Though the nation's changing demographic is challenging the assumption of white supremacy, America still faces the dystopian future Marcus Garvey predicted when he toured the country in the 1920's. Upon seeing black resistance regularly met with cross-burnings, bombings and lynching, the Jamaican founder of the Universal Negro Improvement Association urged his followers to reject the American Dream and turn their energies from fighting Jim Crow and instead towards helping to rehabilitate Africa. To those who scoffed and counseled patience, Garvey asked if they could contemplate a time when the struggling white laborer would sacrifice his meager benefit to promote his oppressed black neighbor. Though his 'back-to Africa' call was mocked and criticized, Garvey's adherents would number in the millions as the forceful anti-colonialist inspired liberation movements across the globe before being libeled by the FBI and finally deported back to Jamaica. The lawful end of U.S. apartheid appeared to disprove Garvey's prediction but a clear-eyed view of America sixty years after Brown v. the Board of Education shows that our racist history continues to hinder progress and disfigure our civic institutions.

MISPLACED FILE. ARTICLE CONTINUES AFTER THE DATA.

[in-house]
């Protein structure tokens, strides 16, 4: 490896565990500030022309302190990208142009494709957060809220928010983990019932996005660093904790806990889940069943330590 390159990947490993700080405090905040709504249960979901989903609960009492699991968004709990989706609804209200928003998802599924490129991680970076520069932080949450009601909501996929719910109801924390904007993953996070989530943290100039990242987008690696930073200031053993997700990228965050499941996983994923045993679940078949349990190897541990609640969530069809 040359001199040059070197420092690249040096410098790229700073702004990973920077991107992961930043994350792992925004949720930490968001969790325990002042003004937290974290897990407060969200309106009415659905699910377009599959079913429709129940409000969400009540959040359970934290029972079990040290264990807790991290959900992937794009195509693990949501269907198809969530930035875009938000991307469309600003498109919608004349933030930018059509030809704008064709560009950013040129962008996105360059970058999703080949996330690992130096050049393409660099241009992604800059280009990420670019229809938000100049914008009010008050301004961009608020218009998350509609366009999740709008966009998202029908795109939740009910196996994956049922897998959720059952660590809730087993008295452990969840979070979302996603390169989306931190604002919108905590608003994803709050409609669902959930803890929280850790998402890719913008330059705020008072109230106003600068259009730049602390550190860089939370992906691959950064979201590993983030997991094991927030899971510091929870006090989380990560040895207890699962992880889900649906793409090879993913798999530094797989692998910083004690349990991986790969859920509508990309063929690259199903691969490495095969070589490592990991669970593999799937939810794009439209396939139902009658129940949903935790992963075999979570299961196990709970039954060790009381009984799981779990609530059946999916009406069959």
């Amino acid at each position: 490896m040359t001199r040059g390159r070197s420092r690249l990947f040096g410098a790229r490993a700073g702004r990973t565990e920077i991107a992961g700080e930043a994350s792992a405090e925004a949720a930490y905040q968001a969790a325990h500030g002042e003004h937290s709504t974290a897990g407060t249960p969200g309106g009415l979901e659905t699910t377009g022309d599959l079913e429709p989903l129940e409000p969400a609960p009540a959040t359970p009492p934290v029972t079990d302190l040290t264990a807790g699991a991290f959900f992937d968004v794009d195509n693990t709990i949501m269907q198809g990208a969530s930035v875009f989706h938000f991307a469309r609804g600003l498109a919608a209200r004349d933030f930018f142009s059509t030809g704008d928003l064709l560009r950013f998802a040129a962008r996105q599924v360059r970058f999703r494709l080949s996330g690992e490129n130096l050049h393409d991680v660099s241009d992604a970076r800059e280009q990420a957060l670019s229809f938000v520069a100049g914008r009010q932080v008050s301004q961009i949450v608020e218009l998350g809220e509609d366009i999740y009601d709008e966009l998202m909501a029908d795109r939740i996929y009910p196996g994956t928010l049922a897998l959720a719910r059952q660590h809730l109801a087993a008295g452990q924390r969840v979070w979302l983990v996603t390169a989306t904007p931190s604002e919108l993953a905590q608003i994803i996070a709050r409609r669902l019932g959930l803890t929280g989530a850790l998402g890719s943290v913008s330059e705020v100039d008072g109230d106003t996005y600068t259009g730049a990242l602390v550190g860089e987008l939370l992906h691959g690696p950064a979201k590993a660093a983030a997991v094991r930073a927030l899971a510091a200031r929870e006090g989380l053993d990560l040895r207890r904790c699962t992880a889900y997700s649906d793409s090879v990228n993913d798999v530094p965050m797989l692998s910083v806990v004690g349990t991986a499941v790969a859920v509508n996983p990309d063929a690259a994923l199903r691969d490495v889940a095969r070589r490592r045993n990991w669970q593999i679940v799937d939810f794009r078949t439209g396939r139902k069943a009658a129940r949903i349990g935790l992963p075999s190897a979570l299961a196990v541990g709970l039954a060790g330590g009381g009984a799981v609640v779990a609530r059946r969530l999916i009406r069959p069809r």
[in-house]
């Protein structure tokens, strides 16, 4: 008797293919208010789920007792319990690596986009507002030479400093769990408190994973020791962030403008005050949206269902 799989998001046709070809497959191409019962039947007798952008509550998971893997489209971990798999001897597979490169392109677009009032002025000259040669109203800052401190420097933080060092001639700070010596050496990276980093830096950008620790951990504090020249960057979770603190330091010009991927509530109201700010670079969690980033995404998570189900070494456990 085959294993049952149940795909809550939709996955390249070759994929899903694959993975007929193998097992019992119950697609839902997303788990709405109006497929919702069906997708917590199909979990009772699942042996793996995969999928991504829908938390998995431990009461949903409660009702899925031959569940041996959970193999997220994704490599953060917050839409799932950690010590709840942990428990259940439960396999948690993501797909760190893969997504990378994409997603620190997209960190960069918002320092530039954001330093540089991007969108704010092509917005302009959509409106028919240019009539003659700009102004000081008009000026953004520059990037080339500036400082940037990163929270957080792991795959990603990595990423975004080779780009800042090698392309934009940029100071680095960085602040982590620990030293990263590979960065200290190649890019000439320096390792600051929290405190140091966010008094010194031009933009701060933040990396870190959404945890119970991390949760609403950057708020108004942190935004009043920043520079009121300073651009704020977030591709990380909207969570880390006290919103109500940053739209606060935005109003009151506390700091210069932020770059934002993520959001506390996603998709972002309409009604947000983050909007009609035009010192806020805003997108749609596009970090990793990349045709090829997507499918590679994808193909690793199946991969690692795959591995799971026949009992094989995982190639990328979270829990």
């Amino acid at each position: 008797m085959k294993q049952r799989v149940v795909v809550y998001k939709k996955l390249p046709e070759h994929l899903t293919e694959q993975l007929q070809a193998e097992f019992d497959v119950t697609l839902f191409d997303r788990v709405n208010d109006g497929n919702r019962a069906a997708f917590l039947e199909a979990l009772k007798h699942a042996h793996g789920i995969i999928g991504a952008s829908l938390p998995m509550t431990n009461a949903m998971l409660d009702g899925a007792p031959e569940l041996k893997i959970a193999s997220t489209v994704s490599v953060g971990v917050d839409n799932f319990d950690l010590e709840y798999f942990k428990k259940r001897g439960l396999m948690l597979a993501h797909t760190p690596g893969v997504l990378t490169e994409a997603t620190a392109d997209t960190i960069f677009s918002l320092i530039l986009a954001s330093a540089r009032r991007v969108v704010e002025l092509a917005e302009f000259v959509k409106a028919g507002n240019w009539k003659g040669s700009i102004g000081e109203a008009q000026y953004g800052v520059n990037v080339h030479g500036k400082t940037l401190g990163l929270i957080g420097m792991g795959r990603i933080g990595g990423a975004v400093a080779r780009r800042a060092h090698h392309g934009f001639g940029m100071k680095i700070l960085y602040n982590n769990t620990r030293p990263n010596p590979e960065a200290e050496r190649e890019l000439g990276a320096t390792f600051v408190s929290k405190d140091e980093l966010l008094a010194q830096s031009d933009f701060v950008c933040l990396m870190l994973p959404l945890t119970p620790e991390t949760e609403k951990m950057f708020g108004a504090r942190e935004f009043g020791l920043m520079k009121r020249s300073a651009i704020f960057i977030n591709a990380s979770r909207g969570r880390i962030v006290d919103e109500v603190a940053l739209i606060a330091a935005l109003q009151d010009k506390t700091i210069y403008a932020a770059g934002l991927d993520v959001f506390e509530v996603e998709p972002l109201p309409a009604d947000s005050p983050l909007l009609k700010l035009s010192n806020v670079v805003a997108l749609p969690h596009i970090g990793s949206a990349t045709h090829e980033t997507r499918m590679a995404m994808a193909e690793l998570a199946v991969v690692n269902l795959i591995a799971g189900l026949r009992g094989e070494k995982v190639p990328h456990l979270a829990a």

A house divided against itself cannot stand, but as Garvey understood and Hannah Arendt uncomfortably points out there is a difference between the political and the social. No law can outlaw private prejudice. So long as a difference in color makes us all suspect we will continue to fear each other and made prey to those most indifferent to our country's well-being. The rich slave barons who purchased their influence have been replaced by a financial elite no less disdainful of democratic government. So long as we, the people, retreat from, rather than engage our founding principles, and that 'immortal declaration' that we are 'all endowed with inalienable rights' our children will suffer. The deficit they face will not be counted only in dollars but in strength – the strength of a citizenry united enough to weather the turmoil from global warming and resource depletion, from worker displacement and chronic underemployment. With our wealth and history we Americans of all colors are positioned to lead the world, but that time is running out. It is time to stop being slaves to fear and aggression and nurture leaders with courage and vision. Technology, trade and travel have made race separatism a disabling relic, so as we move to the brink of human history let us find the courage to take up the rejected challenge still engraved on our nation's seal, namely: will 'e pluribus unum' finally, truly, exist?